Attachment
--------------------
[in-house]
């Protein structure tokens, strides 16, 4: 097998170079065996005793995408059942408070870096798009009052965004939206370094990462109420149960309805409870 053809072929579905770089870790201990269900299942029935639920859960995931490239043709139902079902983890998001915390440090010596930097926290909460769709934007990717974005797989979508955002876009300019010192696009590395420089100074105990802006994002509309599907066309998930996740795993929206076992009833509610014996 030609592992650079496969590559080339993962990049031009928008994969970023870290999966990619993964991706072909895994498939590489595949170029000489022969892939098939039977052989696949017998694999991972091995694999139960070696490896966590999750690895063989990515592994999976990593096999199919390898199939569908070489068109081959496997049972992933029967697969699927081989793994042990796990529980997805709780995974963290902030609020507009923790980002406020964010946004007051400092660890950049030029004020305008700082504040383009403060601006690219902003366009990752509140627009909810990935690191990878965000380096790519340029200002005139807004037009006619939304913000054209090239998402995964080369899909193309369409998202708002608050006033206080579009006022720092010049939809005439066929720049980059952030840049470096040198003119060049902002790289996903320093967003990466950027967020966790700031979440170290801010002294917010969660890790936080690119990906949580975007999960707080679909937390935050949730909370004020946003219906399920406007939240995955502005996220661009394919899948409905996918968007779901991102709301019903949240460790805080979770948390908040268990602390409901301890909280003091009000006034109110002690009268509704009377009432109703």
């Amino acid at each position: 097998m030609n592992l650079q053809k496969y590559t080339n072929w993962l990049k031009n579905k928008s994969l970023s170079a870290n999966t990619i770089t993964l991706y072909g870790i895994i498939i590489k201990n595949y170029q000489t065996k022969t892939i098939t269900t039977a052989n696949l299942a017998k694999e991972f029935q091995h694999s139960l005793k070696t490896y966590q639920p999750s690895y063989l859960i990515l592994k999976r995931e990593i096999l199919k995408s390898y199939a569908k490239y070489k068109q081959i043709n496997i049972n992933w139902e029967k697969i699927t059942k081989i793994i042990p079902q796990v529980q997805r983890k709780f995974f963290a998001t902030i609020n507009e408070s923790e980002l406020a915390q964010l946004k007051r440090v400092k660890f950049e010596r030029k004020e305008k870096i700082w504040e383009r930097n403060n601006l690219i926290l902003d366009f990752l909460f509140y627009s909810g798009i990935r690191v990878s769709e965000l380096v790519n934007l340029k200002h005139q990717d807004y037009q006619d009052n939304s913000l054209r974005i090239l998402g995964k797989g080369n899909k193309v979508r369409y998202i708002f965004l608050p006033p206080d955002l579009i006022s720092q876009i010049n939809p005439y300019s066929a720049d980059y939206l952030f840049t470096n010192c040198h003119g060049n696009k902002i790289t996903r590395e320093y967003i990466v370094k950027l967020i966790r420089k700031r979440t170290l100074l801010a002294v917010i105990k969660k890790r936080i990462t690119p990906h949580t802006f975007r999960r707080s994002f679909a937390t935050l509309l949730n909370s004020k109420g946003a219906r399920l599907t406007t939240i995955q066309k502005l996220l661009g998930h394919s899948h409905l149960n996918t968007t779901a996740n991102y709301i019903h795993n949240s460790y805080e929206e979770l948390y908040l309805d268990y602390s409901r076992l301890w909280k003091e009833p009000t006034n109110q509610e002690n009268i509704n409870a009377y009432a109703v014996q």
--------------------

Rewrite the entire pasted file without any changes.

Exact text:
[in-house]
């Protein structure tokens, strides 16, 4: 097998170079065996005793995408059942408070870096798009009052965004939206370094990462109420149960309805409870 053809072929579905770089870790201990269900299942029935639920859960995931490239043709139902079902983890998001915390440090010596930097926290909460769709934007990717974005797989979508955002876009300019010192696009590395420089100074105990802006994002509309599907066309998930996740795993929206076992009833509610014996 030609592992650079496969590559080339993962990049031009928008994969970023870290999966990619993964991706072909895994498939590489595949170029000489022969892939098939039977052989696949017998694999991972091995694999139960070696490896966590999750690895063989990515592994999976990593096999199919390898199939569908070489068109081959496997049972992933029967697969699927081989793994042990796990529980997805709780995974963290902030609020507009923790980002406020964010946004007051400092660890950049030029004020305008700082504040383009403060601006690219902003366009990752509140627009909810990935690191990878965000380096790519340029200002005139807004037009006619939304913000054209090239998402995964080369899909193309369409998202708002608050006033206080579009006022720092010049939809005439066929720049980059952030840049470096040198003119060049902002790289996903320093967003990466950027967020966790700031979440170290801010002294917010969660890790936080690119990906949580975007999960707080679909937390935050949730909370004020946003219906399920406007939240995955502005996220661009394919899948409905996918968007779901991102709301019903949240460790805080979770948390908040268990602390409901301890909280003091009000006034109110002690009268509704009377009432109703």
């Amino acid at each position: 097998m030609n592992l650079q053809k496969y590559t080339n072929w993962l990049k031009n579905k928008s994969l970023s170079a870290n999966t990619i770089t993964l991706y072909g870790i895994i498939i590489k201990n595949y170029q000489t065996k022969t892939i098939t269900t039977a052989n696949l299942a017998k694999e991972f029935q091995h694999s139960l005793k070696t490896y966590q639920p999750s690895y063989l859960i990515l592994k999976r995931e990593i096999l199919k995408s390898y199939a569908k490239y070489k068109q081959i043709n496997i049972n992933w139902e029967k697969i699927t059942k081989i793994i042990p079902q796990v529980q997805r983890k709780f995974f963290a998001t902030i609020n507009e408070s923790e980002l406020a915390q964010l946004k007051r440090v400092k660890f950049e010596r030029k004020e305008k870096i700082w504040e383009r930097n403060n601006l690219i926290l902003d366009f990752l909460f509140y627009s909810g798009i990935r690191v990878s769709e965000l380096v790519n934007l340029k200002h005139q990717d807004y037009q006619d009052n939304s913000l054209r974005i090239l998402g995964k797989g080369n899909k193309v979508r369409y998202i708002f965004l608050p006033p206080d955002l579009i006022s720092q876009i010049n939809p005439y300019s066929a720049d980059y939206l952030f840049t470096n010192c040198h003119g060049n696009k902002i790289t996903r590395e320093y967003i990466v370094k950027l967020i966790r420089k700031r979440t170290l100074l801010a002294v917010i105990k969660k890790r936080i990462t690119p990906h949580t802006f975007r999960r707080s994002f679909a937390t935050l509309l949730n909370s004020k109420g946003a219906r399920l599907t406007t939240i995955q066309k502005l996220l661009g998930h394919s899948h409905l149960n996918t968007t779901a996740n991102y709301i019903h795993n949240s460790y805080e929206e979770l948390y908040l309805d268990y602390s409901r076992l301890w909280k003091e009833p009000t006034n109110q509610e002690n009268i509704n409870a009377y009432a109703v014996q």